In use, the frequency generator (12) generates signals preferably at a frequency of between about 30 Hertz and about 120 Hertz. In one embodiment of the present invention, the frequency of signals is between about 30 Hertz and about 70 Hertz. Furthermore, the generated frequencies are ideally pure sinusoid waves. Alternately, the signal may be generated as a pulse having a duration of 0.5 seconds at a repetition of once every second. The signal is amplified by amplifier (14), transformed by acoustic transducer (22) into an acoustic wave having an amplitude of between about 10 Watts and about 50 Watts, which wave is propagated to a patient by applying the acoustic coupling chamber (24) to the chest wall of the patient. The acoustic coupling chamber (24) follows the general contour of acoustic transducer (22) and creates a gap of approximately 1 to 2 inches in between the transducer (22) and the chest wall of the patient, thus preventing the direct contact of the acoustic transducer (22) with the skin. The size of the gap may be varied with the type of acoustic transducer (22) selected. The exact frequency of the acoustic waves and their amplitude may also be varied according to the selected site on the thorax as well as the patient's condition and body structure, and may be adjusted by the patient according to his reaction to the effects of the waves. The low frequency acoustic waves propagate through the chest wall without inducing pain. The excitation of the bronchial walls by the propagated waves dislodges viscous mucus or bronchial secretions so as to reactivate the normal beats of the pulmonary cilia, helping the secretions follow their natural path. This eventually induces cough and then expectoration of the secretions. The duration of the application of the above described treatment to the patient generally varies between approximately 20 to 30 minutes, depending on the selected site on the thorax as well as the patient's condition and body structure, and may be adjusted by the patient according to his reaction to the effects of the waves.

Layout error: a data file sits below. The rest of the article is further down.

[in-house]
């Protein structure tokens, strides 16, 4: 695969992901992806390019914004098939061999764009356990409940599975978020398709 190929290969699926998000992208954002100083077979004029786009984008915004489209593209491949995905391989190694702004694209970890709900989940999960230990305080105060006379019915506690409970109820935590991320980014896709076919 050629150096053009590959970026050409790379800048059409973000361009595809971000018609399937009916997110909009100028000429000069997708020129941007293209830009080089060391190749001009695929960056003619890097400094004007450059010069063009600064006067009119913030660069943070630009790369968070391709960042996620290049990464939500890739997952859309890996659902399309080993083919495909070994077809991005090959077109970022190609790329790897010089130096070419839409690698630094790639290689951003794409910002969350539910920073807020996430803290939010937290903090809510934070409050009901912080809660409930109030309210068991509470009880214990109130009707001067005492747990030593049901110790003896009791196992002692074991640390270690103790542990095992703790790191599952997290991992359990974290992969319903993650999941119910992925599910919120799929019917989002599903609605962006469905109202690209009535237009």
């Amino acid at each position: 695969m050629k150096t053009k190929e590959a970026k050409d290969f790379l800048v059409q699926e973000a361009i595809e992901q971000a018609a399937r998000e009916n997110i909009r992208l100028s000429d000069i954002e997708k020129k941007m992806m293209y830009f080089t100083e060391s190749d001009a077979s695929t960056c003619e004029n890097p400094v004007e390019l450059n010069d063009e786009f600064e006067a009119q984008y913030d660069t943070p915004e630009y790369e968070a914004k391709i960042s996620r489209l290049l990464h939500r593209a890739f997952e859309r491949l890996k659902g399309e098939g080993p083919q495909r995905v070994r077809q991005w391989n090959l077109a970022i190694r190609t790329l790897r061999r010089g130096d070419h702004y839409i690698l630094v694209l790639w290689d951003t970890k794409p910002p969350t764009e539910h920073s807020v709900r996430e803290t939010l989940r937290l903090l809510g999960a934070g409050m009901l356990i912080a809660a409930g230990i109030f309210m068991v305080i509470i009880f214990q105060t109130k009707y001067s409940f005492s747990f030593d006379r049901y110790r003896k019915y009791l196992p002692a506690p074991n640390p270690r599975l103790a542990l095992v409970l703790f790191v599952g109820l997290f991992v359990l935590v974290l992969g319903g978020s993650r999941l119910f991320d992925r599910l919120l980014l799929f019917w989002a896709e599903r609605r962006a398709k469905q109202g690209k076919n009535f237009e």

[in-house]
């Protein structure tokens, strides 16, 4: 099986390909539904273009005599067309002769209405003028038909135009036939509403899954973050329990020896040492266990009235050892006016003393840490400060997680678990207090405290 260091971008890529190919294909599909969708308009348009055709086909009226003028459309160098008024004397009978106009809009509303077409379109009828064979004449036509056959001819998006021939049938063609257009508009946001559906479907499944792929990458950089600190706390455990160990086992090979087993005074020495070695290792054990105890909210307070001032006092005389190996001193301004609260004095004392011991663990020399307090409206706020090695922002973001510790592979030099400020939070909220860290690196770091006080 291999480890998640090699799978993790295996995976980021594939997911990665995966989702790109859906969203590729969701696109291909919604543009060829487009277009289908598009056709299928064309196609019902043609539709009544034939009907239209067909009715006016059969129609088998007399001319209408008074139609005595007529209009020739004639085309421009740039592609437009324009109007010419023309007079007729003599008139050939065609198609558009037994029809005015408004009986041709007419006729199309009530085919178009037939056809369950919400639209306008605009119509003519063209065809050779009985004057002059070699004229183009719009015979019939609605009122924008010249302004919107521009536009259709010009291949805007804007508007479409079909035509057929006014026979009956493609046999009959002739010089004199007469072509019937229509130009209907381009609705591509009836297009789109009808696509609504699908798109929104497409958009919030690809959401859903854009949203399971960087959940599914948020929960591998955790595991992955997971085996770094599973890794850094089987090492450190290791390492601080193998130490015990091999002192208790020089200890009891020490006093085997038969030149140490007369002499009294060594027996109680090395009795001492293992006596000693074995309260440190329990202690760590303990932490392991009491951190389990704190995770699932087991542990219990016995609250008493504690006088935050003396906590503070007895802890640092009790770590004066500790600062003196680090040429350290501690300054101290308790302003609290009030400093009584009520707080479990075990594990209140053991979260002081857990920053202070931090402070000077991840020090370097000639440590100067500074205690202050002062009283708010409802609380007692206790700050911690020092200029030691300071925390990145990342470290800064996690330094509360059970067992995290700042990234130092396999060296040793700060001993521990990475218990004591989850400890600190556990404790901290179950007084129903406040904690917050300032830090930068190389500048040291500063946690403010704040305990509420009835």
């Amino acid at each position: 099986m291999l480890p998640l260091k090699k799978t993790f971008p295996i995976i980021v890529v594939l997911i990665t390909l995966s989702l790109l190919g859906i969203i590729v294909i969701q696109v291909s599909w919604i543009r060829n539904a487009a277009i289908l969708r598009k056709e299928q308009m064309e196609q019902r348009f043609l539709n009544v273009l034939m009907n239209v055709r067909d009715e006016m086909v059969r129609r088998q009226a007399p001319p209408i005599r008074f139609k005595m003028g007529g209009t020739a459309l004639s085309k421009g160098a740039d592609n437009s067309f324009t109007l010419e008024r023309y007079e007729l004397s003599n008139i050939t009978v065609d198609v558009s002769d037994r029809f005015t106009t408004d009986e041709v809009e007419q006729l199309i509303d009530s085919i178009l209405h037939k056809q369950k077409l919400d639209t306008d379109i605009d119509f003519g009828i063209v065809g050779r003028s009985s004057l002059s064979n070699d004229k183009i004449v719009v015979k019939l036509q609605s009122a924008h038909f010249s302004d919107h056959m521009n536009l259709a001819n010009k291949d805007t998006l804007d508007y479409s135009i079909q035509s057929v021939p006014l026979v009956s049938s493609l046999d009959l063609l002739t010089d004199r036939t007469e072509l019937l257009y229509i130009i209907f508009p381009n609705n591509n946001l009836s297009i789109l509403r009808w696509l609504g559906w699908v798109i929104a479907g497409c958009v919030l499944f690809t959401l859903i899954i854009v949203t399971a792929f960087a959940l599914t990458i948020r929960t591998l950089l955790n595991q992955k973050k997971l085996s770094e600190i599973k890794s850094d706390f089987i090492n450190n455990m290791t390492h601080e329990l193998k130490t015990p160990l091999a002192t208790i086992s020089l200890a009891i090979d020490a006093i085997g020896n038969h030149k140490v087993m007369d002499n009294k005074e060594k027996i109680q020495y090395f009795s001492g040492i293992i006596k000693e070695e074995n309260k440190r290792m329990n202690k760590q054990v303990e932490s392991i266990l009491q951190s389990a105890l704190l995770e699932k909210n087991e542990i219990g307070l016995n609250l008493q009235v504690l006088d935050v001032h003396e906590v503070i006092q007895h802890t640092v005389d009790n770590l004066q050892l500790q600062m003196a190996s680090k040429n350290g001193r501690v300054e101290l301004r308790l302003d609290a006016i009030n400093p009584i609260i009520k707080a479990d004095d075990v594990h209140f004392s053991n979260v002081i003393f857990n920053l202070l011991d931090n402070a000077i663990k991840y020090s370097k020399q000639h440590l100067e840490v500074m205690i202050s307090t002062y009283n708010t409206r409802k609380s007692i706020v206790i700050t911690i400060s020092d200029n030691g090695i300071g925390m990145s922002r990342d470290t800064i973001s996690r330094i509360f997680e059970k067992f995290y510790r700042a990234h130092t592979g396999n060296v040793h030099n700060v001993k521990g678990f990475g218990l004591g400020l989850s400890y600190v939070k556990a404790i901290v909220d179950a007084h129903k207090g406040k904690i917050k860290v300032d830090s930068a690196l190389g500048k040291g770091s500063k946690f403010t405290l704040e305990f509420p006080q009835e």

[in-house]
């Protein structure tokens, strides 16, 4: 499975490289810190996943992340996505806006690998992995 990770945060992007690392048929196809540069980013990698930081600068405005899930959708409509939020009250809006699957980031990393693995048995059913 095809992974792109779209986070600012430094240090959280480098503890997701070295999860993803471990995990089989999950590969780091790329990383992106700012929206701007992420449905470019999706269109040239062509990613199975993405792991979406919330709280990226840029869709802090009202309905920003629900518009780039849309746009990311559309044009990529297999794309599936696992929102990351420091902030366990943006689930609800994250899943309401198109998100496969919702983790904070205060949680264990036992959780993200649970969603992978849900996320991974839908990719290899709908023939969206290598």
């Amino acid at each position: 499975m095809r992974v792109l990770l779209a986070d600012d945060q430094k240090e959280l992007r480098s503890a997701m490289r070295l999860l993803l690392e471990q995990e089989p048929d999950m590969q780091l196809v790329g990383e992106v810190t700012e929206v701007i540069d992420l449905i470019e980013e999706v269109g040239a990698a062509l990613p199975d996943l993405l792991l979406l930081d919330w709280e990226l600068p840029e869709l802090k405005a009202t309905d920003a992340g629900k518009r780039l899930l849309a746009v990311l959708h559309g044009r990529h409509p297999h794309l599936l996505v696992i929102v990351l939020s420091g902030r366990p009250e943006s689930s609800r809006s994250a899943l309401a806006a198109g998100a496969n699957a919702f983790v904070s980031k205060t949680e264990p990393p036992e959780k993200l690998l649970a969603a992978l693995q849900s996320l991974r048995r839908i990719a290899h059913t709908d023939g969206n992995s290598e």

In a particular embodiment, illustrated in
In a sample application, referring to
Although the present invention has been described by way of particular embodiments and examples thereof, it should be noted that it will be apparent to persons skilled in the art that modifications may be applied to the present particular embodiment without departing from the scope of the present invention.
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|U.S. Classification||601/46, 601/150|
|International Classification||A61B17/22, A61H1/00, A61H23/02|
|May 16, 2007||AS||Assignment|
Owner name: DYMEDSO INC., QUEBEC
Free format text: ASSIGNMENT OF ASSIGNORS INTEREST;ASSIGNOR:PLANTE, LOUIS;REEL/FRAME:019299/0827
Effective date: 20030602
|Nov 17, 2010||FPAY||Fee payment|
Year of fee payment: 4
|Nov 14, 2014||FPAY||Fee payment|
Year of fee payment: 8